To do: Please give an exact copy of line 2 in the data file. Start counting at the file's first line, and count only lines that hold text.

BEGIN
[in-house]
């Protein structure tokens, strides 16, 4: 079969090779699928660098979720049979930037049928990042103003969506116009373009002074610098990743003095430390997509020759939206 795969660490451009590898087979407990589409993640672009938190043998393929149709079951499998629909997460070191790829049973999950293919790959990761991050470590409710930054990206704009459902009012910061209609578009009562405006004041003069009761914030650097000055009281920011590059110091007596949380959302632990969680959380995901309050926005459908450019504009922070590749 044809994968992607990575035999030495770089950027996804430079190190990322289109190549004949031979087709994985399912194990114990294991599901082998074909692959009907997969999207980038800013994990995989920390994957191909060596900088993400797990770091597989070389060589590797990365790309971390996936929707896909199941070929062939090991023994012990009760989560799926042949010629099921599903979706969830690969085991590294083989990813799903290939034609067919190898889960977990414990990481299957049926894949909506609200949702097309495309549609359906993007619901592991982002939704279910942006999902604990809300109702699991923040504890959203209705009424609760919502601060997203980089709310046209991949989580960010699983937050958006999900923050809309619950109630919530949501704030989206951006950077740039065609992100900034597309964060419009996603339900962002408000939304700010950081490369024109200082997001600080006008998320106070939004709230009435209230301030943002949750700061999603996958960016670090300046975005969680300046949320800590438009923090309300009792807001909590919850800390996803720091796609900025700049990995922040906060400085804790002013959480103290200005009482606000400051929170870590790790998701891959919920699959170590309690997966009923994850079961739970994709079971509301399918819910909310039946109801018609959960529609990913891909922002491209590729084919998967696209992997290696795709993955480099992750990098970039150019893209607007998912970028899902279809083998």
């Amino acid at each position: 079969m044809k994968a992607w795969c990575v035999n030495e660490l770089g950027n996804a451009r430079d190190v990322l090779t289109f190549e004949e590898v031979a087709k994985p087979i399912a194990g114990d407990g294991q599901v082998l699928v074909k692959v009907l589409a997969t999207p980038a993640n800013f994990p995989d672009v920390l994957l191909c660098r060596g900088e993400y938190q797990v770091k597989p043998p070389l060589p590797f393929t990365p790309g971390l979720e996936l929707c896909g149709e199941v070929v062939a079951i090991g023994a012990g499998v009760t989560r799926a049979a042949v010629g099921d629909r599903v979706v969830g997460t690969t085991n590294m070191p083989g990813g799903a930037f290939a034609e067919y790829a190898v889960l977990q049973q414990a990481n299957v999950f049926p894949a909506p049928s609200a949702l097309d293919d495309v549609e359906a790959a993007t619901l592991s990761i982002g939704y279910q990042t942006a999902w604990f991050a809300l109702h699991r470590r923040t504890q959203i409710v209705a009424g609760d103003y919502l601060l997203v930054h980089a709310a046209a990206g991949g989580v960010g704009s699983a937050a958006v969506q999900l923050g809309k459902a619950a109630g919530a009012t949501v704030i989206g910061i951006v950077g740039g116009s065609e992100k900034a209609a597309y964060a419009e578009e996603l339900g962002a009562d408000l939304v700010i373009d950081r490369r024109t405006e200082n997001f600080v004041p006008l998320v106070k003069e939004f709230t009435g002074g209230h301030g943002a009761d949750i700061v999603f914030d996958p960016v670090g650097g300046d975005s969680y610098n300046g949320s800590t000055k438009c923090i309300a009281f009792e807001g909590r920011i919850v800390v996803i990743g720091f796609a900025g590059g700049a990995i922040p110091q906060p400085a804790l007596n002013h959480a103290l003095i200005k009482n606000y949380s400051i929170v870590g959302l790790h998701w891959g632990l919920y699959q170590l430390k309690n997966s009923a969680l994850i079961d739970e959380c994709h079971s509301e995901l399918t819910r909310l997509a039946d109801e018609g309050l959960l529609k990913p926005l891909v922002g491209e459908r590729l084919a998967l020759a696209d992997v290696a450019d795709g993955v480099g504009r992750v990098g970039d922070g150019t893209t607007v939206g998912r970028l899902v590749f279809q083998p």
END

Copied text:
């Protein structure tokens, strides 16, 4: 079969090779699928660098979720049979930037049928990042103003969506116009373009002074610098990743003095430390997509020759939206 795969660490451009590898087979407990589409993640672009938190043998393929149709079951499998629909997460070191790829049973999950293919790959990761991050470590409710930054990206704009459902009012910061209609578009009562405006004041003069009761914030650097000055009281920011590059110091007596949380959302632990969680959380995901309050926005459908450019504009922070590749 044809994968992607990575035999030495770089950027996804430079190190990322289109190549004949031979087709994985399912194990114990294991599901082998074909692959009907997969999207980038800013994990995989920390994957191909060596900088993400797990770091597989070389060589590797990365790309971390996936929707896909199941070929062939090991023994012990009760989560799926042949010629099921599903979706969830690969085991590294083989990813799903290939034609067919190898889960977990414990990481299957049926894949909506609200949702097309495309549609359906993007619901592991982002939704279910942006999902604990809300109702699991923040504890959203209705009424609760919502601060997203980089709310046209991949989580960010699983937050958006999900923050809309619950109630919530949501704030989206951006950077740039065609992100900034597309964060419009996603339900962002408000939304700010950081490369024109200082997001600080006008998320106070939004709230009435209230301030943002949750700061999603996958960016670090300046975005969680300046949320800590438009923090309300009792807001909590919850800390996803720091796609900025700049990995922040906060400085804790002013959480103290200005009482606000400051929170870590790790998701891959919920699959170590309690997966009923994850079961739970994709079971509301399918819910909310039946109801018609959960529609990913891909922002491209590729084919998967696209992997290696795709993955480099992750990098970039150019893209607007998912970028899902279809083998």